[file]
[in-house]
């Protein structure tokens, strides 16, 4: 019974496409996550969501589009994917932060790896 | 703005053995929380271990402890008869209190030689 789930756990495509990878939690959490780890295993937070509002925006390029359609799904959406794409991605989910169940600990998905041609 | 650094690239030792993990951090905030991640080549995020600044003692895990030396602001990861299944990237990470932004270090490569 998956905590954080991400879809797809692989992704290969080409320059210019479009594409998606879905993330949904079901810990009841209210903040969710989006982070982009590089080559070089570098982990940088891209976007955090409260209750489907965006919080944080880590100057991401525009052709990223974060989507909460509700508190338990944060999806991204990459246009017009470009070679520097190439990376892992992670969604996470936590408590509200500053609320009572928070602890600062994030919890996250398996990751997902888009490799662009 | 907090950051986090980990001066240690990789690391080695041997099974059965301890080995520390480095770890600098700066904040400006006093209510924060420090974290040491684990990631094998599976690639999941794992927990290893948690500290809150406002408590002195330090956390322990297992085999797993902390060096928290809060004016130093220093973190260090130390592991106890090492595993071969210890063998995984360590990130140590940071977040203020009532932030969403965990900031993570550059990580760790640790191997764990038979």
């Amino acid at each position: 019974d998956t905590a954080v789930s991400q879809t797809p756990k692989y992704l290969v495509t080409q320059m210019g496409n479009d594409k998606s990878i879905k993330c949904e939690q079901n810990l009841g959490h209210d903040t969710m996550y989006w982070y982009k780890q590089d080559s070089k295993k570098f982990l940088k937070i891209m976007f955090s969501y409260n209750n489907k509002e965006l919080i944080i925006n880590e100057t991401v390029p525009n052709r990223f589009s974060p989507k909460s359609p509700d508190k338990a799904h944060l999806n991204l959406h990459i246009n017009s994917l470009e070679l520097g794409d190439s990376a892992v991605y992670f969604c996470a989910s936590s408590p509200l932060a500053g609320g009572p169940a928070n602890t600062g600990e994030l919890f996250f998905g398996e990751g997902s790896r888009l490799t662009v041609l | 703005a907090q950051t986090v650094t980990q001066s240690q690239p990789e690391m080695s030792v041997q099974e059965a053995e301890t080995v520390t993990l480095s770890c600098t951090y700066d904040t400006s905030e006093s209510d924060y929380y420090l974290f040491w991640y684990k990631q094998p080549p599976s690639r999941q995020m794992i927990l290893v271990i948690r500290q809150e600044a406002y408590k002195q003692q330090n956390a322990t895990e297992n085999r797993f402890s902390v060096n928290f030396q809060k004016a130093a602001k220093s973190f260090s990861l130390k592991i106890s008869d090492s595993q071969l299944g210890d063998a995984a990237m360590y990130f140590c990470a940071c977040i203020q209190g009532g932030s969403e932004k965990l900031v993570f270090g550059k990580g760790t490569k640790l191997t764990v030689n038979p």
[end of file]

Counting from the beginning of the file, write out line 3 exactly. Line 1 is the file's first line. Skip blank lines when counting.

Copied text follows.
């Amino acid at each position: 019974d998956t905590a954080v789930s991400q879809t797809p756990k692989y992704l290969v495509t080409q320059m210019g496409n479009d594409k998606s990878i879905k993330c949904e939690q079901n810990l009841g959490h209210d903040t969710m996550y989006w982070y982009k780890q590089d080559s070089k295993k570098f982990l940088k937070i891209m976007f955090s969501y409260n209750n489907k509002e965006l919080i944080i925006n880590e100057t991401v390029p525009n052709r990223f589009s974060p989507k909460s359609p509700d508190k338990a799904h944060l999806n991204l959406h990459i246009n017009s994917l470009e070679l520097g794409d190439s990376a892992v991605y992670f969604c996470a989910s936590s408590p509200l932060a500053g609320g009572p169940a928070n602890t600062g600990e994030l919890f996250f998905g398996e990751g997902s790896r888009l490799t662009v041609l | 703005a907090q950051t986090v650094t980990q001066s240690q690239p990789e690391m080695s030792v041997q099974e059965a053995e301890t080995v520390t993990l480095s770890c600098t951090y700066d904040t400006s905030e006093s209510d924060y929380y420090l974290f040491w991640y684990k990631q094998p080549p599976s690639r999941q995020m794992i927990l290893v271990i948690r500290q809150e600044a406002y408590k002195q003692q330090n956390a322990t895990e297992n085999r797993f402890s902390v060096n928290f030396q809060k004016a130093a602001k220093s973190f260090s990861l130390k592991i106890s008869d090492s595993q071969l299944g210890d063998a995984a990237m360590y990130f140590c990470a940071c977040i203020q209190g009532g932030s969403e932004k965990l900031v993570f270090g550059k990580g760790t490569k640790l191997t764990v030689n038979p």